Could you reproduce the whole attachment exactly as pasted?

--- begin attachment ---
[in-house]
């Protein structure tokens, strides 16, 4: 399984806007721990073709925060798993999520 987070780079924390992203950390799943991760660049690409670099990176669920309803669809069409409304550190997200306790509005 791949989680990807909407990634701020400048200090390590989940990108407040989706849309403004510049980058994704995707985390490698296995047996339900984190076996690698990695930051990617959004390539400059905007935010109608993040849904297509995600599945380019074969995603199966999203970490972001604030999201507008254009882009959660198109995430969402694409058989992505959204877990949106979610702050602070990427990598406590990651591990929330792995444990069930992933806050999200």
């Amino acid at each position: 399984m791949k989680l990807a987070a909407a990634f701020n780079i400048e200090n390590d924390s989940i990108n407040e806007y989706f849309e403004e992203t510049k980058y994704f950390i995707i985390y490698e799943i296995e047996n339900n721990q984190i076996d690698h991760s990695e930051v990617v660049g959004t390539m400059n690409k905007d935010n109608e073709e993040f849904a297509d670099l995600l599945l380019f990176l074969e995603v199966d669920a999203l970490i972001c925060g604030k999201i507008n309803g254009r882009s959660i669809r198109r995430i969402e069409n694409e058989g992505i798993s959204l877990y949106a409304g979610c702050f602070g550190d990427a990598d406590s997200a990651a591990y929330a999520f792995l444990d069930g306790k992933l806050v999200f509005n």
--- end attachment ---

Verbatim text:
[in-house]
């Protein structure tokens, strides 16, 4: 399984806007721990073709925060798993999520 987070780079924390992203950390799943991760660049690409670099990176669920309803669809069409409304550190997200306790509005 791949989680990807909407990634701020400048200090390590989940990108407040989706849309403004510049980058994704995707985390490698296995047996339900984190076996690698990695930051990617959004390539400059905007935010109608993040849904297509995600599945380019074969995603199966999203970490972001604030999201507008254009882009959660198109995430969402694409058989992505959204877990949106979610702050602070990427990598406590990651591990929330792995444990069930992933806050999200």
């Amino acid at each position: 399984m791949k989680l990807a987070a909407a990634f701020n780079i400048e200090n390590d924390s989940i990108n407040e806007y989706f849309e403004e992203t510049k980058y994704f950390i995707i985390y490698e799943i296995e047996n339900n721990q984190i076996d690698h991760s990695e930051v990617v660049g959004t390539m400059n690409k905007d935010n109608e073709e993040f849904a297509d670099l995600l599945l380019f990176l074969e995603v199966d669920a999203l970490i972001c925060g604030k999201i507008n309803g254009r882009s959660i669809r198109r995430i969402e069409n694409e058989g992505i798993s959204l877990y949106a409304g979610c702050f602070g550190d990427a990598d406590s997200a990651a591990y929330a999520f792995l444990d069930g306790k992933l806050v999200f509005n």